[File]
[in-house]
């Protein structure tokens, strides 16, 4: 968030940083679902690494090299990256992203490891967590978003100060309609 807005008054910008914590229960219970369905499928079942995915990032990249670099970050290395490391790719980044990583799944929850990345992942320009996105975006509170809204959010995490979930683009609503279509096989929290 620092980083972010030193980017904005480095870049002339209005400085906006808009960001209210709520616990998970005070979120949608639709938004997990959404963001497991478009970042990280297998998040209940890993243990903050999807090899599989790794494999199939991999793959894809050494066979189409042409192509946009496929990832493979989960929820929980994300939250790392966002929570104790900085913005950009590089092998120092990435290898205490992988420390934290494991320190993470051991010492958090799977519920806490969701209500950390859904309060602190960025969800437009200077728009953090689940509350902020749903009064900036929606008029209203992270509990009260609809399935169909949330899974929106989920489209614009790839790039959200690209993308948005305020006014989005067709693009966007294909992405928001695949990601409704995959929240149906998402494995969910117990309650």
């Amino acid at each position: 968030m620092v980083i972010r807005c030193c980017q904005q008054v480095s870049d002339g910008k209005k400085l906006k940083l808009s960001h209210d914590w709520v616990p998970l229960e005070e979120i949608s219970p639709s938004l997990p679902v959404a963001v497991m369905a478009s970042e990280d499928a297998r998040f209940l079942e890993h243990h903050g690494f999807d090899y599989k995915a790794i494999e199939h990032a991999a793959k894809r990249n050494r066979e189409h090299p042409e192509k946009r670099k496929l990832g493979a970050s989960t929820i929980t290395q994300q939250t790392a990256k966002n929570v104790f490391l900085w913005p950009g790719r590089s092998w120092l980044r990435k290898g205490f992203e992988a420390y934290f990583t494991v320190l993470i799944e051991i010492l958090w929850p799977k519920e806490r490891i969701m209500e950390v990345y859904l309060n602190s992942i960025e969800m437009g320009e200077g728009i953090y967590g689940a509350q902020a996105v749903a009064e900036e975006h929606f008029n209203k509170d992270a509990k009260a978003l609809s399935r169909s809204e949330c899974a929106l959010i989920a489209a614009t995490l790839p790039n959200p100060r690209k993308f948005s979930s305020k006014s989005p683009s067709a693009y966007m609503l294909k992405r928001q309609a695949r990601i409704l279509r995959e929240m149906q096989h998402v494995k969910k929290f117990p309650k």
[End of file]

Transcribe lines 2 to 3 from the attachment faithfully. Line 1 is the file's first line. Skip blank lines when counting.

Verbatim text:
């Protein structure tokens, strides 16, 4: 968030940083679902690494090299990256992203490891967590978003100060309609 807005008054910008914590229960219970369905499928079942995915990032990249670099970050290395490391790719980044990583799944929850990345992942320009996105975006509170809204959010995490979930683009609503279509096989929290 620092980083972010030193980017904005480095870049002339209005400085906006808009960001209210709520616990998970005070979120949608639709938004997990959404963001497991478009970042990280297998998040209940890993243990903050999807090899599989790794494999199939991999793959894809050494066979189409042409192509946009496929990832493979989960929820929980994300939250790392966002929570104790900085913005950009590089092998120092990435290898205490992988420390934290494991320190993470051991010492958090799977519920806490969701209500950390859904309060602190960025969800437009200077728009953090689940509350902020749903009064900036929606008029209203992270509990009260609809399935169909949330899974929106989920489209614009790839790039959200690209993308948005305020006014989005067709693009966007294909992405928001695949990601409704995959929240149906998402494995969910117990309650």
């Amino acid at each position: 968030m620092v980083i972010r807005c030193c980017q904005q008054v480095s870049d002339g910008k209005k400085l906006k940083l808009s960001h209210d914590w709520v616990p998970l229960e005070e979120i949608s219970p639709s938004l997990p679902v959404a963001v497991m369905a478009s970042e990280d499928a297998r998040f209940l079942e890993h243990h903050g690494f999807d090899y599989k995915a790794i494999e199939h990032a991999a793959k894809r990249n050494r066979e189409h090299p042409e192509k946009r670099k496929l990832g493979a970050s989960t929820i929980t290395q994300q939250t790392a990256k966002n929570v104790f490391l900085w913005p950009g790719r590089s092998w120092l980044r990435k290898g205490f992203e992988a420390y934290f990583t494991v320190l993470i799944e051991i010492l958090w929850p799977k519920e806490r490891i969701m209500e950390v990345y859904l309060n602190s992942i960025e969800m437009g320009e200077g728009i953090y967590g689940a509350q902020a996105v749903a009064e900036e975006h929606f008029n209203k509170d992270a509990k009260a978003l609809s399935r169909s809204e949330c899974a929106l959010i989920a489209a614009t995490l790839p790039n959200p100060r690209k993308f948005s979930s305020k006014s989005p683009s067709a693009y966007m609503l294909k992405r928001q309609a695949r990601i409704l279509r995959e929240m149906q096989h998402v494995k969910k929290f117990p309650k």